When I got married,
I had an image in my mind.
It was something like this:
waking up and walking outside,
strolling through gardens of beautifully scented blooming flowers,
picking a fresh bouquet,
and setting them on the table in a cheerful vase
to brighten our home.
The only problem was
the first house we bought had no flowers
or anything pretty.
It had one tree
and even that was full of carpenter ants.
I wanted to make our yard beautiful
if you've ever been to a nursery,
sticks with leaves growing out of them
We lived on a tight budget;
plants weren't anywhere in it.
Then one day
my sister came over and helped me build a flower bed
with some plants of hers;
she was moving out of state
and didn't want to leave her plant investment
at the house they had rented.
I was in love.
They were bleeding hearts.
When my father-in-law gave me some information
by Michael McGroarty
on "How to start your own backyard nursery,"
I was intrigued.
Thus began my adventure in learning
That was 12 years ago.
Today I have a small business of a roadside stand
and a two-day plant sale.
And it feeds my gardens as well.
I never dreamed I'd have a yard like we do...
with gardens that are fun to walk through;
and I enjoy seeing other people
as well as our own kids
enjoying them as much as I do.
Each garden bed I dig and surround with stone
"This is going to be my last,
Enough is enough."
but then I find solace in building
"just one more."
I love growing and selling plants.
It amazes me that a stick with stringy roots can be
pushed into the ground
and God sends incredible, colorful life out of it.
We keep our prices low at our plant sale.
There's a great feeling in seeing young couples shop
and then leave happy,
with flowers that will become
bouquets on their dinner table.
I know that feeling of hope and anticipation
and excitement over having a plant of one's own.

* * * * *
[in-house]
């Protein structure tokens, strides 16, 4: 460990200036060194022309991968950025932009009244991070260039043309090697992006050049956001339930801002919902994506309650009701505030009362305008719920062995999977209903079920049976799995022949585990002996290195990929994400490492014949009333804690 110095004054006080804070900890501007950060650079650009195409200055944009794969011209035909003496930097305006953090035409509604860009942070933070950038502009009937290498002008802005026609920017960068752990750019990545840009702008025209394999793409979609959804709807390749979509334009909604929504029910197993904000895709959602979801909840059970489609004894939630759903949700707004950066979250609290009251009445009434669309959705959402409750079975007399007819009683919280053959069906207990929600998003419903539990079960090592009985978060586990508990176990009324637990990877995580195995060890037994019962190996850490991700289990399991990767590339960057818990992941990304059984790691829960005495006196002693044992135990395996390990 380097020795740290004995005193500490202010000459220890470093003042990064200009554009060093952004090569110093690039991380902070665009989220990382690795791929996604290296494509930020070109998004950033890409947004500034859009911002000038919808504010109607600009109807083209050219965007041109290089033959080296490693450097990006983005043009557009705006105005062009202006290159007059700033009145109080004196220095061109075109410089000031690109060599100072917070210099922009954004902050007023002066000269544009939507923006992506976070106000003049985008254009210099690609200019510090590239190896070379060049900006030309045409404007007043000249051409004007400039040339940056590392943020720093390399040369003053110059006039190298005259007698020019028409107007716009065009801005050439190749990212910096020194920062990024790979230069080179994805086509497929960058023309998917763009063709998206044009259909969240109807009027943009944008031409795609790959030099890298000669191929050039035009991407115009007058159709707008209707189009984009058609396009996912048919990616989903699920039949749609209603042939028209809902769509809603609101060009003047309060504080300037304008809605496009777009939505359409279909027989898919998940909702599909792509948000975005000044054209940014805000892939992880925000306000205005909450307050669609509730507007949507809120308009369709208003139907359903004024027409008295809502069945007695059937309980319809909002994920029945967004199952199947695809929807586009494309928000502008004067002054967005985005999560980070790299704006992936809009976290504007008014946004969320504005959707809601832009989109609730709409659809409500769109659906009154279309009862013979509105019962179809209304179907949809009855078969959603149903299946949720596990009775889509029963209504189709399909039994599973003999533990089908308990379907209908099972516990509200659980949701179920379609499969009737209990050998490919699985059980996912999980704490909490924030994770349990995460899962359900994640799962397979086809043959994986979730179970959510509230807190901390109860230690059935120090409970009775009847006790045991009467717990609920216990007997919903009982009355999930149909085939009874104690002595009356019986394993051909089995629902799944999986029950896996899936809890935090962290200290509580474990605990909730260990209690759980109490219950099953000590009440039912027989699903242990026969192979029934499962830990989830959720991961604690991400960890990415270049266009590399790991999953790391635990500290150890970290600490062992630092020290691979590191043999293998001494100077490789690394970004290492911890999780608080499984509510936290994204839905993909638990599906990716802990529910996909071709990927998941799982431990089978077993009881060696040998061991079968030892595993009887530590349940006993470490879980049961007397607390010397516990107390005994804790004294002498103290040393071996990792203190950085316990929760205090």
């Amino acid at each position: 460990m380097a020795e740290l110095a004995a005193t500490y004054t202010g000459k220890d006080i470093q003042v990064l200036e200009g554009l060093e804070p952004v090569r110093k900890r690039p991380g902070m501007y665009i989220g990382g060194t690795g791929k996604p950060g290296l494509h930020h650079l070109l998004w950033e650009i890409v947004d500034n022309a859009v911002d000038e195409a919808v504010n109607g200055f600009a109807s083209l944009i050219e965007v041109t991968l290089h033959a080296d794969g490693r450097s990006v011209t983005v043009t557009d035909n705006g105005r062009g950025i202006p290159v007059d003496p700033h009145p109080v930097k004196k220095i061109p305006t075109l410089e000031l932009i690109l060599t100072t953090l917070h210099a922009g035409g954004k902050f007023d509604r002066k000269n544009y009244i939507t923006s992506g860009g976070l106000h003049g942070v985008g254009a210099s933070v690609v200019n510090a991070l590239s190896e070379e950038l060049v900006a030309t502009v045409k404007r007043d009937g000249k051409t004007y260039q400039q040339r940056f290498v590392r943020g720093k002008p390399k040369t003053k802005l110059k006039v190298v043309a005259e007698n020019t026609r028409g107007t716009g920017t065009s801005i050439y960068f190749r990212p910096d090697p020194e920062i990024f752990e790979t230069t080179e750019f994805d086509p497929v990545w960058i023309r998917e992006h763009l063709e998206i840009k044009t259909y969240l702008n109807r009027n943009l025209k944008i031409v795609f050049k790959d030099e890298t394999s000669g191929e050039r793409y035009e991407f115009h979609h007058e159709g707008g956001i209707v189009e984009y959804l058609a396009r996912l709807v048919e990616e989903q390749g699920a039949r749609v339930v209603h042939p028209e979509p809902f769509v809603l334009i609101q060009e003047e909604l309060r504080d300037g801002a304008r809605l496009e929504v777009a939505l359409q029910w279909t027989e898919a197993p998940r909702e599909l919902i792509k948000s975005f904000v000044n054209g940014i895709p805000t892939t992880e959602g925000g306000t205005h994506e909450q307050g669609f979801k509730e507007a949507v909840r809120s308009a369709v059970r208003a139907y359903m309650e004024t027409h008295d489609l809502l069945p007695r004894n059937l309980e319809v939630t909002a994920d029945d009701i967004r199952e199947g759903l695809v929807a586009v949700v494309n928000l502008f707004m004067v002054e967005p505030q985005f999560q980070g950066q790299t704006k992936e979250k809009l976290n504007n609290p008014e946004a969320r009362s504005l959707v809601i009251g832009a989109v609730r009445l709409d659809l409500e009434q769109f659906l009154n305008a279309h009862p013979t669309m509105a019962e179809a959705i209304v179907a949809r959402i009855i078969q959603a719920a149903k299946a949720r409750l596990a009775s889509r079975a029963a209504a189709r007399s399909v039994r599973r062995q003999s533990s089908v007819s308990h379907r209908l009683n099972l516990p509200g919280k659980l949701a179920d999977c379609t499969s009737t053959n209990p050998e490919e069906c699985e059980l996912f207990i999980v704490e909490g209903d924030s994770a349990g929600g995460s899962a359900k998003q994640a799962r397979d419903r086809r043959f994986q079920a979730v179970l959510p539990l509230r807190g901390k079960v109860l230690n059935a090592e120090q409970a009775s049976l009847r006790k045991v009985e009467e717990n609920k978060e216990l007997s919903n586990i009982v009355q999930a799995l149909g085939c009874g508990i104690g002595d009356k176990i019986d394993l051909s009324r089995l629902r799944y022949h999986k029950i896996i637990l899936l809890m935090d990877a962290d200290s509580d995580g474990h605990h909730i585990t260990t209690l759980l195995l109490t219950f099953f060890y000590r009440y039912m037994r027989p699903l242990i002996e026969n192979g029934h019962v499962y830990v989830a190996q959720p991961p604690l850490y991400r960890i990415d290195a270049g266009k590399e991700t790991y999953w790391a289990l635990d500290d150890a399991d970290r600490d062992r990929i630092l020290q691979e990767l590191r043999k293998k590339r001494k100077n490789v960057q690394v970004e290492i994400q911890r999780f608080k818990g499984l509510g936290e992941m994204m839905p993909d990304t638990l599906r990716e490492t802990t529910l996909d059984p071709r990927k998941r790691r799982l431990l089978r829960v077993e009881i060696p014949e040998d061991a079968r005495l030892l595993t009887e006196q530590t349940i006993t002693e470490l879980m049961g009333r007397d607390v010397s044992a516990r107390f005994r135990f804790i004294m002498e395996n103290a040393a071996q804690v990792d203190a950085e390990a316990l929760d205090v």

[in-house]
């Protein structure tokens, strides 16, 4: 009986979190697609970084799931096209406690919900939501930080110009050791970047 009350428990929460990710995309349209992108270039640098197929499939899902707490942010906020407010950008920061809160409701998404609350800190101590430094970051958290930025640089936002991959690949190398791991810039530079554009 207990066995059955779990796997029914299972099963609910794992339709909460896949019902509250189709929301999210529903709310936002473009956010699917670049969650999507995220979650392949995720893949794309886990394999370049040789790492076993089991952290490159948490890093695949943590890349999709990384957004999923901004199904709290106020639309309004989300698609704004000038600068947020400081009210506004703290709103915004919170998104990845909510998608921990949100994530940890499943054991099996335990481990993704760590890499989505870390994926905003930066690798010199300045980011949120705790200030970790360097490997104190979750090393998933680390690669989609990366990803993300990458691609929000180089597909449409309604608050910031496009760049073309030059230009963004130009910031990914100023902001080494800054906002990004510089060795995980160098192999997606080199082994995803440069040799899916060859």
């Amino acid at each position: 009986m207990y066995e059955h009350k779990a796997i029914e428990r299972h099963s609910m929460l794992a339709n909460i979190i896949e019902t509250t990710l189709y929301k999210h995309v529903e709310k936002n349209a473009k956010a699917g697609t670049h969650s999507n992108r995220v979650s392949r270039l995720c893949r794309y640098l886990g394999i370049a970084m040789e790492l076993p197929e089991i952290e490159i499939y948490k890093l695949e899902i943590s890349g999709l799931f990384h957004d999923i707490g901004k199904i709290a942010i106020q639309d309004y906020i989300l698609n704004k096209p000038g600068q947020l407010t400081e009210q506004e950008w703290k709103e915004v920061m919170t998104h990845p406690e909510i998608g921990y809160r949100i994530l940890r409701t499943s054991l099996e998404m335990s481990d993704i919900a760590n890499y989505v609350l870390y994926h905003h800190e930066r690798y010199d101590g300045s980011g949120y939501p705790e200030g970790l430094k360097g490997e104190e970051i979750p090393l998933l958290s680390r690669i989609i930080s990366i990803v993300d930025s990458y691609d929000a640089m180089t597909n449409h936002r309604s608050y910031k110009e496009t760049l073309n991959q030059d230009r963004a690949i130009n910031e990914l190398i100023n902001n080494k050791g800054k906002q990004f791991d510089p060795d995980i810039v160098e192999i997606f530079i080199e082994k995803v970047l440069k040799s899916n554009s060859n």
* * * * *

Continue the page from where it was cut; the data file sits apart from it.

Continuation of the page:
There are always older couples who come to our plant sale:
her looking and reading plant tags,
deep in thought;
him with an arm full of green pots of hope.
I enjoy watching them tease
and then discuss their own gardens with me.
I feel like a stranger who has momentarily been
allowed in as family.
As I was talking with a man about raspberries at our sale on the weekend before Mothers' Day,
I noticed a lady standing off a few feet,
staring at us.
I wondered if she was confused by what I was saying about the raspberries
or if she was afraid he was going to buy them all.
Why was she watching us so intently?
I looked her way
she asked me if I liked living here.
"I feel like I'm living in paradise.
I wake up and feel like I need to pinch myself
because I can't believe it's true."
I told her about how our first house was a cute house on a nice
piece of land,
but this was better than I could have even imagined would be true.
Her eyes sparkled
as if she could not contain herself any longer,
she told me that her grandparents used to own our home back in the fifties.
As she told me stories of a happy childhood visiting her grandmother here,
I offered to let her see the inside of the house,
and she excitedly answered,
"Oh, could I?"
As she and her sister (who had come with her to the plant sale) toured the rooms,
they took me with them to the memories they cherished in each of them...
the Christmas dinners,
the men snoozing while the women did the dishes,
the Christmas tree in the corner,
the chilly nights they spent upstairs
under stacks of blankets in bedrooms with no heat.
When they finished their tour and left the house,
the lady turned to me with tears in her eyes and thanked me.
She said it was the best Mother's Day gift she could have.
And then she said something that made my day bright;
"I wish Grandma was here to see what you've done to the yard.
She loved flower gardens and had them everywhere.
She'd be so pleased to know that you cared for flowers
as much as she did."
It put a smile in my heart to know that the beauty of flowers,
a priceless gift from God,
carries with them the sweet scent of today
that mingles with the warm embrace
of women who have passed on before
and given cherished memories in the love of simple things:..
a fresh bouquet of flowers.